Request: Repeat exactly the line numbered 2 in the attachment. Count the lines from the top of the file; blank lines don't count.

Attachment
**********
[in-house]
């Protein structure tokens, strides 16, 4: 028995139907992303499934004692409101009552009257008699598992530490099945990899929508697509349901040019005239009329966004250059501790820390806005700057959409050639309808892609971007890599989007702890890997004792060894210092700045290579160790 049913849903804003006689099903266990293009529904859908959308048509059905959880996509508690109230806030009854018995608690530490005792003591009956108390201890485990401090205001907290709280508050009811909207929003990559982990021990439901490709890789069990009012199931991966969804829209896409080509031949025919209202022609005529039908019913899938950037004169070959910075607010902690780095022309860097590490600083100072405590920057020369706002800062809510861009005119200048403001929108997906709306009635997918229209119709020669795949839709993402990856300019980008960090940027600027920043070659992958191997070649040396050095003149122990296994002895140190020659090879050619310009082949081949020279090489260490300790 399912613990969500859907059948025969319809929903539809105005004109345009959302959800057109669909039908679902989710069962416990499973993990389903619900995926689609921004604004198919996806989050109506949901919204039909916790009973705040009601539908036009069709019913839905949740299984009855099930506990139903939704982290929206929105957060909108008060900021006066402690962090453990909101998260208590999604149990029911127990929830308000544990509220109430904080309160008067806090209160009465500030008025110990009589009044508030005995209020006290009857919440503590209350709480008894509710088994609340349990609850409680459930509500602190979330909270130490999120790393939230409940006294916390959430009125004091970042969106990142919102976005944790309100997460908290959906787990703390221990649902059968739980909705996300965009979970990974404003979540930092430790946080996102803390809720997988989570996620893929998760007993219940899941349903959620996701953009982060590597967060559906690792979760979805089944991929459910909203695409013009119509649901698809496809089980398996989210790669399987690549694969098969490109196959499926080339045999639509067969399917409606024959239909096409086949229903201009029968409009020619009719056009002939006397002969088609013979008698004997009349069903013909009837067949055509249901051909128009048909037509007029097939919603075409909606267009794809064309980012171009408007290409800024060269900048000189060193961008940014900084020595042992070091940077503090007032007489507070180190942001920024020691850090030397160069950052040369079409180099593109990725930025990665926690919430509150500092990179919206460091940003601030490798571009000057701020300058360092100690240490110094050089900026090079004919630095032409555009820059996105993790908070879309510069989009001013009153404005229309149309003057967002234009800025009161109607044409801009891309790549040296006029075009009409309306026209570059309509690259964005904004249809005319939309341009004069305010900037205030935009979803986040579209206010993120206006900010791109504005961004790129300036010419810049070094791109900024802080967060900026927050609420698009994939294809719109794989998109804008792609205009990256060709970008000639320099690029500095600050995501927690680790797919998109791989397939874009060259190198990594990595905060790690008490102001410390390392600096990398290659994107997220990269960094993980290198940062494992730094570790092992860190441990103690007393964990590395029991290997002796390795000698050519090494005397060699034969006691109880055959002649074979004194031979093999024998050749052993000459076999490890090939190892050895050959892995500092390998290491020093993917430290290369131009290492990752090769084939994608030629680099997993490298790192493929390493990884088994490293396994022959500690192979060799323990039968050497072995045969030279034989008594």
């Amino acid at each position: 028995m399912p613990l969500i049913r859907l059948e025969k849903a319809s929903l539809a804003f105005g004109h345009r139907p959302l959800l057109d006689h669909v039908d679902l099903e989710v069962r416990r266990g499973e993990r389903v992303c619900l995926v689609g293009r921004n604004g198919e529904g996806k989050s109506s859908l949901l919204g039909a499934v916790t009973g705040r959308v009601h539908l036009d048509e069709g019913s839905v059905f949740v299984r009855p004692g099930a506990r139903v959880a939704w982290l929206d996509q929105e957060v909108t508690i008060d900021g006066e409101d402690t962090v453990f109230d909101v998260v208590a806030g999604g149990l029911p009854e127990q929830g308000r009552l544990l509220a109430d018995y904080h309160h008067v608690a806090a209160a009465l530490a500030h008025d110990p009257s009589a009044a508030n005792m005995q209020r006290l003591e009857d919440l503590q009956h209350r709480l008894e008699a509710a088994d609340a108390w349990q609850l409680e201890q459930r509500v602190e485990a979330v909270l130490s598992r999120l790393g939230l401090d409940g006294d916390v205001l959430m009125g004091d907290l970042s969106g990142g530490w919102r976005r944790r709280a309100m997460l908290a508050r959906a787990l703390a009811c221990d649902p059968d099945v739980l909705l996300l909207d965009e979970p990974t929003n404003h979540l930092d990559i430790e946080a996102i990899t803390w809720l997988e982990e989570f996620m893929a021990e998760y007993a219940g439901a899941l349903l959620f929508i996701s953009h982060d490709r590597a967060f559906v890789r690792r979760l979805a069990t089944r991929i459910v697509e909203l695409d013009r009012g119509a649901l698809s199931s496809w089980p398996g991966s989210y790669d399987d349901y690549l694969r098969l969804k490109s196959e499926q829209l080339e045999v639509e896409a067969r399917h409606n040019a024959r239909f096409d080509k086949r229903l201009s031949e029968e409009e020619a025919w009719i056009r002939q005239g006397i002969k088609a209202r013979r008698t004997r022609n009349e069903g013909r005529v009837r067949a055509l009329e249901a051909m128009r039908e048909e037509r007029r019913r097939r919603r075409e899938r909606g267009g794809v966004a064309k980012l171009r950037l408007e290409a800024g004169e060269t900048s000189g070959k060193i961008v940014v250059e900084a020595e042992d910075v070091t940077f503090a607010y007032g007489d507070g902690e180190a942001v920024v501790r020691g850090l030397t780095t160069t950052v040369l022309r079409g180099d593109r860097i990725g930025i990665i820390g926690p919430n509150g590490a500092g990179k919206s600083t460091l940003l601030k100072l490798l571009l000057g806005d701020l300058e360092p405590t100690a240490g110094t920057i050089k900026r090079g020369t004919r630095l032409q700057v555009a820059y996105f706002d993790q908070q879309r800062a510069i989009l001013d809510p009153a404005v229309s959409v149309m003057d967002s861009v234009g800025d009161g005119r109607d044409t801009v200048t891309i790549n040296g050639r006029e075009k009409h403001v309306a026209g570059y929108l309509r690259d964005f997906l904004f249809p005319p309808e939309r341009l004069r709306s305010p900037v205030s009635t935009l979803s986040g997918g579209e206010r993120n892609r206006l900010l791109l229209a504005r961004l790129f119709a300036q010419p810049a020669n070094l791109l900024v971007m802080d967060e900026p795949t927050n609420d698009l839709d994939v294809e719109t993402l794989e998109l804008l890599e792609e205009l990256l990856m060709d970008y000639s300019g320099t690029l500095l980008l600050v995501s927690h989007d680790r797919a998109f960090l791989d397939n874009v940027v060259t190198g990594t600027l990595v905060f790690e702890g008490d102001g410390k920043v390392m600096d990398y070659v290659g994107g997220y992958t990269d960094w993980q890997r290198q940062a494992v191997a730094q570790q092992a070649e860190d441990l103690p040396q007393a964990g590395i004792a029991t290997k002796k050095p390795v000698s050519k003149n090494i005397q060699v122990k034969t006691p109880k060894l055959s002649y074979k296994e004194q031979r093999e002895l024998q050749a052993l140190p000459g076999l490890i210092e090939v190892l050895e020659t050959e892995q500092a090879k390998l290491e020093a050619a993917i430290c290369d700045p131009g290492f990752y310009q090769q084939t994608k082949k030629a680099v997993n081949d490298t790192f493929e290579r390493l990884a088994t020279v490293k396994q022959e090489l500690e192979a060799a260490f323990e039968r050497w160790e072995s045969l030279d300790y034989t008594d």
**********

């Protein structure tokens, strides 16, 4: 028995139907992303499934004692409101009552009257008699598992530490099945990899929508697509349901040019005239009329966004250059501790820390806005700057959409050639309808892609971007890599989007702890890997004792060894210092700045290579160790 049913849903804003006689099903266990293009529904859908959308048509059905959880996509508690109230806030009854018995608690530490005792003591009956108390201890485990401090205001907290709280508050009811909207929003990559982990021990439901490709890789069990009012199931991966969804829209896409080509031949025919209202022609005529039908019913899938950037004169070959910075607010902690780095022309860097590490600083100072405590920057020369706002800062809510861009005119200048403001929108997906709306009635997918229209119709020669795949839709993402990856300019980008960090940027600027920043070659992958191997070649040396050095003149122990296994002895140190020659090879050619310009082949081949020279090489260490300790 399912613990969500859907059948025969319809929903539809105005004109345009959302959800057109669909039908679902989710069962416990499973993990389903619900995926689609921004604004198919996806989050109506949901919204039909916790009973705040009601539908036009069709019913839905949740299984009855099930506990139903939704982290929206929105957060909108008060900021006066402690962090453990909101998260208590999604149990029911127990929830308000544990509220109430904080309160008067806090209160009465500030008025110990009589009044508030005995209020006290009857919440503590209350709480008894509710088994609340349990609850409680459930509500602190979330909270130490999120790393939230409940006294916390959430009125004091970042969106990142919102976005944790309100997460908290959906787990703390221990649902059968739980909705996300965009979970990974404003979540930092430790946080996102803390809720997988989570996620893929998760007993219940899941349903959620996701953009982060590597967060559906690792979760979805089944991929459910909203695409013009119509649901698809496809089980398996989210790669399987690549694969098969490109196959499926080339045999639509067969399917409606024959239909096409086949229903201009029968409009020619009719056009002939006397002969088609013979008698004997009349069903013909009837067949055509249901051909128009048909037509007029097939919603075409909606267009794809064309980012171009408007290409800024060269900048000189060193961008940014900084020595042992070091940077503090007032007489507070180190942001920024020691850090030397160069950052040369079409180099593109990725930025990665926690919430509150500092990179919206460091940003601030490798571009000057701020300058360092100690240490110094050089900026090079004919630095032409555009820059996105993790908070879309510069989009001013009153404005229309149309003057967002234009800025009161109607044409801009891309790549040296006029075009009409309306026209570059309509690259964005904004249809005319939309341009004069305010900037205030935009979803986040579209206010993120206006900010791109504005961004790129300036010419810049070094791109900024802080967060900026927050609420698009994939294809719109794989998109804008792609205009990256060709970008000639320099690029500095600050995501927690680790797919998109791989397939874009060259190198990594990595905060790690008490102001410390390392600096990398290659994107997220990269960094993980290198940062494992730094570790092992860190441990103690007393964990590395029991290997002796390795000698050519090494005397060699034969006691109880055959002649074979004194031979093999024998050749052993000459076999490890090939190892050895050959892995500092390998290491020093993917430290290369131009290492990752090769084939994608030629680099997993490298790192493929390493990884088994490293396994022959500690192979060799323990039968050497072995045969030279034989008594």